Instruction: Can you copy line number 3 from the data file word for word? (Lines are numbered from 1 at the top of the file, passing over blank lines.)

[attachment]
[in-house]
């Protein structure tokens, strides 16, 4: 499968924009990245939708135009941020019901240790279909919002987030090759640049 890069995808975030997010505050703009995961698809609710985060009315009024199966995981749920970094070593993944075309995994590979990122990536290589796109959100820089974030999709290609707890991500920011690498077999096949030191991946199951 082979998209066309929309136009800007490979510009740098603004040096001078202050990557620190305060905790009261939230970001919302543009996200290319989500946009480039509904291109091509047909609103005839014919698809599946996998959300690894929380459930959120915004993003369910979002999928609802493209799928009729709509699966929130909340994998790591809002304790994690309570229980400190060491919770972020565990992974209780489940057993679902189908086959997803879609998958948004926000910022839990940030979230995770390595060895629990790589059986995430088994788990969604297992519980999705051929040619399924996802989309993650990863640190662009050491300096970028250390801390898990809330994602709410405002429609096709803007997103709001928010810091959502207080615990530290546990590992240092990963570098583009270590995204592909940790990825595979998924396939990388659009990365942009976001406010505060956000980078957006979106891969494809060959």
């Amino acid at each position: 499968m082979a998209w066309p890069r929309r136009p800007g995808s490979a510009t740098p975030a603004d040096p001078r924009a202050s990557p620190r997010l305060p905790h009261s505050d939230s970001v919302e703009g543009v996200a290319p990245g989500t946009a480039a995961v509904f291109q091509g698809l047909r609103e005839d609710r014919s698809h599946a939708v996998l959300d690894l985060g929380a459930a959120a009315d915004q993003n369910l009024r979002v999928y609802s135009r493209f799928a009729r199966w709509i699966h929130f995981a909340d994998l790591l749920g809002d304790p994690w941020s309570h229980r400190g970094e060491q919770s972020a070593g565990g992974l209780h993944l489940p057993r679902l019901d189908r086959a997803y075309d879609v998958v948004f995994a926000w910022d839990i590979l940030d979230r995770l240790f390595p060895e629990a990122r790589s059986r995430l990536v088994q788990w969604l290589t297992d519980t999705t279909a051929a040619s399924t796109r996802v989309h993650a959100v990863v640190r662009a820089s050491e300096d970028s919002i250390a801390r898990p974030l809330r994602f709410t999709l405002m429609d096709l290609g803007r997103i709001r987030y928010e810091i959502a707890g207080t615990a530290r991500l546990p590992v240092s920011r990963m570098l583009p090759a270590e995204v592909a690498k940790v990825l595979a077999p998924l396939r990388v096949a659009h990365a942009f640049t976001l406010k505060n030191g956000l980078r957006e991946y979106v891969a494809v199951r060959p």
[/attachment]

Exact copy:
């Amino acid at each position: 499968m082979a998209w066309p890069r929309r136009p800007g995808s490979a510009t740098p975030a603004d040096p001078r924009a202050s990557p620190r997010l305060p905790h009261s505050d939230s970001v919302e703009g543009v996200a290319p990245g989500t946009a480039a995961v509904f291109q091509g698809l047909r609103e005839d609710r014919s698809h599946a939708v996998l959300d690894l985060g929380a459930a959120a009315d915004q993003n369910l009024r979002v999928y609802s135009r493209f799928a009729r199966w709509i699966h929130f995981a909340d994998l790591l749920g809002d304790p994690w941020s309570h229980r400190g970094e060491q919770s972020a070593g565990g992974l209780h993944l489940p057993r679902l019901d189908r086959a997803y075309d879609v998958v948004f995994a926000w910022d839990i590979l940030d979230r995770l240790f390595p060895e629990a990122r790589s059986r995430l990536v088994q788990w969604l290589t297992d519980t999705t279909a051929a040619s399924t796109r996802v989309h993650a959100v990863v640190r662009a820089s050491e300096d970028s919002i250390a801390r898990p974030l809330r994602f709410t999709l405002m429609d096709l290609g803007r997103i709001r987030y928010e810091i959502a707890g207080t615990a530290r991500l546990p590992v240092s920011r990963m570098l583009p090759a270590e995204v592909a690498k940790v990825l595979a077999p998924l396939r990388v096949a659009h990365a942009f640049t976001l406010k505060n030191g956000l980078r957006e991946y979106v891969a494809v199951r060959p």